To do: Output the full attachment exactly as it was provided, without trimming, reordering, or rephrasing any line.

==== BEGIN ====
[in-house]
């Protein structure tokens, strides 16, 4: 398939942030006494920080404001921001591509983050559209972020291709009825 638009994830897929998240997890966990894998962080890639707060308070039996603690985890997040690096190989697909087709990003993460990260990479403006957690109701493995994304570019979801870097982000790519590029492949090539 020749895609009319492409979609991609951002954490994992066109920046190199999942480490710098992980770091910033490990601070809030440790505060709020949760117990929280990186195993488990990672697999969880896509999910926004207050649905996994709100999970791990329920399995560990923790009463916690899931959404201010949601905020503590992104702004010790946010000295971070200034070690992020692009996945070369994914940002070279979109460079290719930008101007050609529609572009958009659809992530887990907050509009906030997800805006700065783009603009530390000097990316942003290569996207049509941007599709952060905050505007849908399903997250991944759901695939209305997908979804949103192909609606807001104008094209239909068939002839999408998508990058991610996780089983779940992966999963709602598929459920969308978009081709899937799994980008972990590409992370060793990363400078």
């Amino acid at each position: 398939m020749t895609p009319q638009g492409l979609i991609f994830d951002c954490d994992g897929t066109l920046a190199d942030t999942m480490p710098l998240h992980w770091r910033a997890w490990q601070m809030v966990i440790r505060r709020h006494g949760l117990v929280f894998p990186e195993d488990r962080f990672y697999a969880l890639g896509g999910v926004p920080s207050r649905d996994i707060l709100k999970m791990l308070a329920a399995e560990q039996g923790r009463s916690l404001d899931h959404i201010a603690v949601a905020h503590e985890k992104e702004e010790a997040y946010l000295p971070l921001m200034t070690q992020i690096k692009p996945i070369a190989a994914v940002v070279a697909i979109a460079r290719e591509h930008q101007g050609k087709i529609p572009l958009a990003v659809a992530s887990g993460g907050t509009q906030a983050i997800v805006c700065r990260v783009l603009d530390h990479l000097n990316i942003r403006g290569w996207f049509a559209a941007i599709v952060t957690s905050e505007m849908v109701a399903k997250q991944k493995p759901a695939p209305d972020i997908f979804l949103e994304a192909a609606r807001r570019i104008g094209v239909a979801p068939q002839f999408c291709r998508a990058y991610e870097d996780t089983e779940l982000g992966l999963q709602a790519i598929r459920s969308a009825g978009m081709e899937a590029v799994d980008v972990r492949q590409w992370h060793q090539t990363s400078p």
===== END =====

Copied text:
[in-house]
């Protein structure tokens, strides 16, 4: 398939942030006494920080404001921001591509983050559209972020291709009825 638009994830897929998240997890966990894998962080890639707060308070039996603690985890997040690096190989697909087709990003993460990260990479403006957690109701493995994304570019979801870097982000790519590029492949090539 020749895609009319492409979609991609951002954490994992066109920046190199999942480490710098992980770091910033490990601070809030440790505060709020949760117990929280990186195993488990990672697999969880896509999910926004207050649905996994709100999970791990329920399995560990923790009463916690899931959404201010949601905020503590992104702004010790946010000295971070200034070690992020692009996945070369994914940002070279979109460079290719930008101007050609529609572009958009659809992530887990907050509009906030997800805006700065783009603009530390000097990316942003290569996207049509941007599709952060905050505007849908399903997250991944759901695939209305997908979804949103192909609606807001104008094209239909068939002839999408998508990058991610996780089983779940992966999963709602598929459920969308978009081709899937799994980008972990590409992370060793990363400078």
């Amino acid at each position: 398939m020749t895609p009319q638009g492409l979609i991609f994830d951002c954490d994992g897929t066109l920046a190199d942030t999942m480490p710098l998240h992980w770091r910033a997890w490990q601070m809030v966990i440790r505060r709020h006494g949760l117990v929280f894998p990186e195993d488990r962080f990672y697999a969880l890639g896509g999910v926004p920080s207050r649905d996994i707060l709100k999970m791990l308070a329920a399995e560990q039996g923790r009463s916690l404001d899931h959404i201010a603690v949601a905020h503590e985890k992104e702004e010790a997040y946010l000295p971070l921001m200034t070690q992020i690096k692009p996945i070369a190989a994914v940002v070279a697909i979109a460079r290719e591509h930008q101007g050609k087709i529609p572009l958009a990003v659809a992530s887990g993460g907050t509009q906030a983050i997800v805006c700065r990260v783009l603009d530390h990479l000097n990316i942003r403006g290569w996207f049509a559209a941007i599709v952060t957690s905050e505007m849908v109701a399903k997250q991944k493995p759901a695939p209305d972020i997908f979804l949103e994304a192909a609606r807001r570019i104008g094209v239909a979801p068939q002839f999408c291709r998508a990058y991610e870097d996780t089983e779940l982000g992966l999963q709602a790519i598929r459920s969308a009825g978009m081709e899937a590029v799994d980008v972990r492949q590409w992370h060793q090539t990363s400078p």